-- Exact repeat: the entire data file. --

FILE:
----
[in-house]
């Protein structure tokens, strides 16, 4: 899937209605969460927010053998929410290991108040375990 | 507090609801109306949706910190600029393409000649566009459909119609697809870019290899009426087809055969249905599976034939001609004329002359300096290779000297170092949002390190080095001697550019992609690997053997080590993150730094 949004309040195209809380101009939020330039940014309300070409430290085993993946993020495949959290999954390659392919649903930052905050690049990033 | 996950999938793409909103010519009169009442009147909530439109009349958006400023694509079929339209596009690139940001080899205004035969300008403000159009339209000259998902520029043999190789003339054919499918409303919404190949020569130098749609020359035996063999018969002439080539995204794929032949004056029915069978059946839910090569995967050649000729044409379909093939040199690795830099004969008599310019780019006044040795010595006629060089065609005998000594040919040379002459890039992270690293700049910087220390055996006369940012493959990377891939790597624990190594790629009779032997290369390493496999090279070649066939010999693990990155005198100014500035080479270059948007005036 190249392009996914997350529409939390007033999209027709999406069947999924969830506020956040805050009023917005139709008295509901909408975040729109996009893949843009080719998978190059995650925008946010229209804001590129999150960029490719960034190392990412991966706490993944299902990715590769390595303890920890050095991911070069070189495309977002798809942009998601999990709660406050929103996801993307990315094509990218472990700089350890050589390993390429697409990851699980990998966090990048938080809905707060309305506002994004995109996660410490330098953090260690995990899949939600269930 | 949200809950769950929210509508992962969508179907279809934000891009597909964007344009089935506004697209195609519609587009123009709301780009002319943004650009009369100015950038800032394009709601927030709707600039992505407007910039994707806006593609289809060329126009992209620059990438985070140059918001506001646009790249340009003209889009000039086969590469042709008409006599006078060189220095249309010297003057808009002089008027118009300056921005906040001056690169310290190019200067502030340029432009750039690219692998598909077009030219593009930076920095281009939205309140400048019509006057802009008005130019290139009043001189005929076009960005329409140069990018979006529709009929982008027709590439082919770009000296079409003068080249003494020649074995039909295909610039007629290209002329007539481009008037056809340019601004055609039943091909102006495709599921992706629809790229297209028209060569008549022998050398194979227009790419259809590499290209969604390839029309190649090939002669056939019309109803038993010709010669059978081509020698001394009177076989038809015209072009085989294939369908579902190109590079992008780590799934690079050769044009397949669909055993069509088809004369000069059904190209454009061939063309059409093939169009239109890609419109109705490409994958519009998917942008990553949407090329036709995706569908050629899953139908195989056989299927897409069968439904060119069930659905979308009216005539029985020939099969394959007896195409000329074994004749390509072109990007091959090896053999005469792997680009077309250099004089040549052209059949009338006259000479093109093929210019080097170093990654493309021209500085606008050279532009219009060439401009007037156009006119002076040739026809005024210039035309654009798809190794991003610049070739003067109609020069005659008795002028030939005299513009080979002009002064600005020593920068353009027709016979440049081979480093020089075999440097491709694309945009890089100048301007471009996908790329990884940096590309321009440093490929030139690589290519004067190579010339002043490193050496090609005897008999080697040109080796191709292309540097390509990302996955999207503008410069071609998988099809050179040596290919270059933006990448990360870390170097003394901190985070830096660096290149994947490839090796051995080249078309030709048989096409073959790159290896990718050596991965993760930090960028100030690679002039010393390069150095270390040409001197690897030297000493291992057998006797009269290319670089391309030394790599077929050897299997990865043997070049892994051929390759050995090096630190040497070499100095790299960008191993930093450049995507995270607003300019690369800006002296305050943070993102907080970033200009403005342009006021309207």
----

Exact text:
[in-house]
């Protein structure tokens, strides 16, 4: 899937209605969460927010053998929410290991108040375990 | 507090609801109306949706910190600029393409000649566009459909119609697809870019290899009426087809055969249905599976034939001609004329002359300096290779000297170092949002390190080095001697550019992609690997053997080590993150730094 949004309040195209809380101009939020330039940014309300070409430290085993993946993020495949959290999954390659392919649903930052905050690049990033 | 996950999938793409909103010519009169009442009147909530439109009349958006400023694509079929339209596009690139940001080899205004035969300008403000159009339209000259998902520029043999190789003339054919499918409303919404190949020569130098749609020359035996063999018969002439080539995204794929032949004056029915069978059946839910090569995967050649000729044409379909093939040199690795830099004969008599310019780019006044040795010595006629060089065609005998000594040919040379002459890039992270690293700049910087220390055996006369940012493959990377891939790597624990190594790629009779032997290369390493496999090279070649066939010999693990990155005198100014500035080479270059948007005036 190249392009996914997350529409939390007033999209027709999406069947999924969830506020956040805050009023917005139709008295509901909408975040729109996009893949843009080719998978190059995650925008946010229209804001590129999150960029490719960034190392990412991966706490993944299902990715590769390595303890920890050095991911070069070189495309977002798809942009998601999990709660406050929103996801993307990315094509990218472990700089350890050589390993390429697409990851699980990998966090990048938080809905707060309305506002994004995109996660410490330098953090260690995990899949939600269930 | 949200809950769950929210509508992962969508179907279809934000891009597909964007344009089935506004697209195609519609587009123009709301780009002319943004650009009369100015950038800032394009709601927030709707600039992505407007910039994707806006593609289809060329126009992209620059990438985070140059918001506001646009790249340009003209889009000039086969590469042709008409006599006078060189220095249309010297003057808009002089008027118009300056921005906040001056690169310290190019200067502030340029432009750039690219692998598909077009030219593009930076920095281009939205309140400048019509006057802009008005130019290139009043001189005929076009960005329409140069990018979006529709009929982008027709590439082919770009000296079409003068080249003494020649074995039909295909610039007629290209002329007539481009008037056809340019601004055609039943091909102006495709599921992706629809790229297209028209060569008549022998050398194979227009790419259809590499290209969604390839029309190649090939002669056939019309109803038993010709010669059978081509020698001394009177076989038809015209072009085989294939369908579902190109590079992008780590799934690079050769044009397949669909055993069509088809004369000069059904190209454009061939063309059409093939169009239109890609419109109705490409994958519009998917942008990553949407090329036709995706569908050629899953139908195989056989299927897409069968439904060119069930659905979308009216005539029985020939099969394959007896195409000329074994004749390509072109990007091959090896053999005469792997680009077309250099004089040549052209059949009338006259000479093109093929210019080097170093990654493309021209500085606008050279532009219009060439401009007037156009006119002076040739026809005024210039035309654009798809190794991003610049070739003067109609020069005659008795002028030939005299513009080979002009002064600005020593920068353009027709016979440049081979480093020089075999440097491709694309945009890089100048301007471009996908790329990884940096590309321009440093490929030139690589290519004067190579010339002043490193050496090609005897008999080697040109080796191709292309540097390509990302996955999207503008410069071609998988099809050179040596290919270059933006990448990360870390170097003394901190985070830096660096290149994947490839090796051995080249078309030709048989096409073959790159290896990718050596991965993760930090960028100030690679002039010393390069150095270390040409001197690897030297000493291992057998006797009269290319670089391309030394790599077929050897299997990865043997070049892994051929390759050995090096630190040497070499100095790299960008191993930093450049995507995270607003300019690369800006002296305050943070993102907080970033200009403005342009006021309207």